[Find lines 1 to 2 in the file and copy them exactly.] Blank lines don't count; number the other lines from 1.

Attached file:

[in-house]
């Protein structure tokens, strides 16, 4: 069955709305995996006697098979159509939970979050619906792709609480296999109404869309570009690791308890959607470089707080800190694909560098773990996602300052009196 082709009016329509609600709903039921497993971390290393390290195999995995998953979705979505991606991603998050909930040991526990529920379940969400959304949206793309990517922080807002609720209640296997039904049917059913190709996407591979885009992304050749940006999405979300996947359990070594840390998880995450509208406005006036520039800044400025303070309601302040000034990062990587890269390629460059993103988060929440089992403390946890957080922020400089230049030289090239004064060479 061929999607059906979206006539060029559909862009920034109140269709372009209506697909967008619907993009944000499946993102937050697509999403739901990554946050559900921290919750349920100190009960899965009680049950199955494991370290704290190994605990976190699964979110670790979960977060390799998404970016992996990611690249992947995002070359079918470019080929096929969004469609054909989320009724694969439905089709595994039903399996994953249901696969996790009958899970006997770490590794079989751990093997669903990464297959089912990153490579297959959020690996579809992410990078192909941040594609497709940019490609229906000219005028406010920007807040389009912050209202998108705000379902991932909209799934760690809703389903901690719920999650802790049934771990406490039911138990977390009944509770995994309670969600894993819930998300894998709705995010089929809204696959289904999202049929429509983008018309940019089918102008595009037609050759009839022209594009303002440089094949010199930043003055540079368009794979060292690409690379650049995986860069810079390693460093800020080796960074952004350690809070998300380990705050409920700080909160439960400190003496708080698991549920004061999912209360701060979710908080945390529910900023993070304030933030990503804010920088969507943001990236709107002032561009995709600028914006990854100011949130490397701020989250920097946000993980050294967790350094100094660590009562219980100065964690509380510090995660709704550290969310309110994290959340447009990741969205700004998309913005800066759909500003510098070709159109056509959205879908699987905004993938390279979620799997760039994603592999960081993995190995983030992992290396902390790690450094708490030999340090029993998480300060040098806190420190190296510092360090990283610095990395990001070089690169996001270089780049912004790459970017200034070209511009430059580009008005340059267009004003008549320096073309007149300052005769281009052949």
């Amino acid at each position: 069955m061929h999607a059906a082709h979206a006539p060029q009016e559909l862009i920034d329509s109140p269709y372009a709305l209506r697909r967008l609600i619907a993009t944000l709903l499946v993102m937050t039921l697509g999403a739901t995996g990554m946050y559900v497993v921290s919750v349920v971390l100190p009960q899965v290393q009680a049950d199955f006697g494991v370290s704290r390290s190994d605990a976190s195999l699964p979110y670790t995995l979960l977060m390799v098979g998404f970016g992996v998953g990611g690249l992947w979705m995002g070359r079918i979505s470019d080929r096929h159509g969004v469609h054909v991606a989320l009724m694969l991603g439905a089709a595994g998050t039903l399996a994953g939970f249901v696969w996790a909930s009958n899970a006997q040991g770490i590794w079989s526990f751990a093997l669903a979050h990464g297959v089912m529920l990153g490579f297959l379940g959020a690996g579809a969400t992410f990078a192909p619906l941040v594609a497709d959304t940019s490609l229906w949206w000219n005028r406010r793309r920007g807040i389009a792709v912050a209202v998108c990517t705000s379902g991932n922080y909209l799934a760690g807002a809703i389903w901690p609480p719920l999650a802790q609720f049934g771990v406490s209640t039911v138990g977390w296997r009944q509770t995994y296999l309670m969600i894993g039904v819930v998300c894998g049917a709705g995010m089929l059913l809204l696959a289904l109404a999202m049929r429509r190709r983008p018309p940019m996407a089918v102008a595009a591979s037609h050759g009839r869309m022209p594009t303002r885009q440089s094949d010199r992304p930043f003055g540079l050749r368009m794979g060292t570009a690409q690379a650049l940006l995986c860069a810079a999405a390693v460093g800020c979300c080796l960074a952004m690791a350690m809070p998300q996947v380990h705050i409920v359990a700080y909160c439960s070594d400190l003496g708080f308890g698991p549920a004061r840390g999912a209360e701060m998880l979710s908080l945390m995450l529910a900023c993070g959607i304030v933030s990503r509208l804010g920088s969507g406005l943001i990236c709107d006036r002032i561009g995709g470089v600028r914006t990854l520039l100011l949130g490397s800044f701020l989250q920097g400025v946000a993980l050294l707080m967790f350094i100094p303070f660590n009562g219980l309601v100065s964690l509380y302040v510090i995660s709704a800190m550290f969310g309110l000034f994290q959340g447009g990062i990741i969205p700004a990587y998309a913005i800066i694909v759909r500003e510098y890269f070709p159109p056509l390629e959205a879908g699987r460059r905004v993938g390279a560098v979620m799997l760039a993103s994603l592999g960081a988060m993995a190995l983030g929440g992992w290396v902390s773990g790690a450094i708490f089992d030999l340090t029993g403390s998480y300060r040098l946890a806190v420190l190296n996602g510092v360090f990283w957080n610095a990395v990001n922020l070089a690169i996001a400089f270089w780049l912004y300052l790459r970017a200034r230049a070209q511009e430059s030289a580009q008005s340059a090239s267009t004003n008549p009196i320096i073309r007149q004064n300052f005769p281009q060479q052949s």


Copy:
[in-house]
């Protein structure tokens, strides 16, 4: 069955709305995996006697098979159509939970979050619906792709609480296999109404869309570009690791308890959607470089707080800190694909560098773990996602300052009196 082709009016329509609600709903039921497993971390290393390290195999995995998953979705979505991606991603998050909930040991526990529920379940969400959304949206793309990517922080807002609720209640296997039904049917059913190709996407591979885009992304050749940006999405979300996947359990070594840390998880995450509208406005006036520039800044400025303070309601302040000034990062990587890269390629460059993103988060929440089992403390946890957080922020400089230049030289090239004064060479 061929999607059906979206006539060029559909862009920034109140269709372009209506697909967008619907993009944000499946993102937050697509999403739901990554946050559900921290919750349920100190009960899965009680049950199955494991370290704290190994605990976190699964979110670790979960977060390799998404970016992996990611690249992947995002070359079918470019080929096929969004469609054909989320009724694969439905089709595994039903399996994953249901696969996790009958899970006997770490590794079989751990093997669903990464297959089912990153490579297959959020690996579809992410990078192909941040594609497709940019490609229906000219005028406010920007807040389009912050209202998108705000379902991932909209799934760690809703389903901690719920999650802790049934771990406490039911138990977390009944509770995994309670969600894993819930998300894998709705995010089929809204696959289904999202049929429509983008018309940019089918102008595009037609050759009839022209594009303002440089094949010199930043003055540079368009794979060292690409690379650049995986860069810079390693460093800020080796960074952004350690809070998300380990705050409920700080909160439960400190003496708080698991549920004061999912209360701060979710908080945390529910900023993070304030933030990503804010920088969507943001990236709107002032561009995709600028914006990854100011949130490397701020989250920097946000993980050294967790350094100094660590009562219980100065964690509380510090995660709704550290969310309110994290959340447009990741969205700004998309913005800066759909500003510098070709159109056509959205879908699987905004993938390279979620799997760039994603592999960081993995190995983030992992290396902390790690450094708490030999340090029993998480300060040098806190420190190296510092360090990283610095990395990001070089690169996001270089780049912004790459970017200034070209511009430059580009008005340059267009004003008549320096073309007149300052005769281009052949």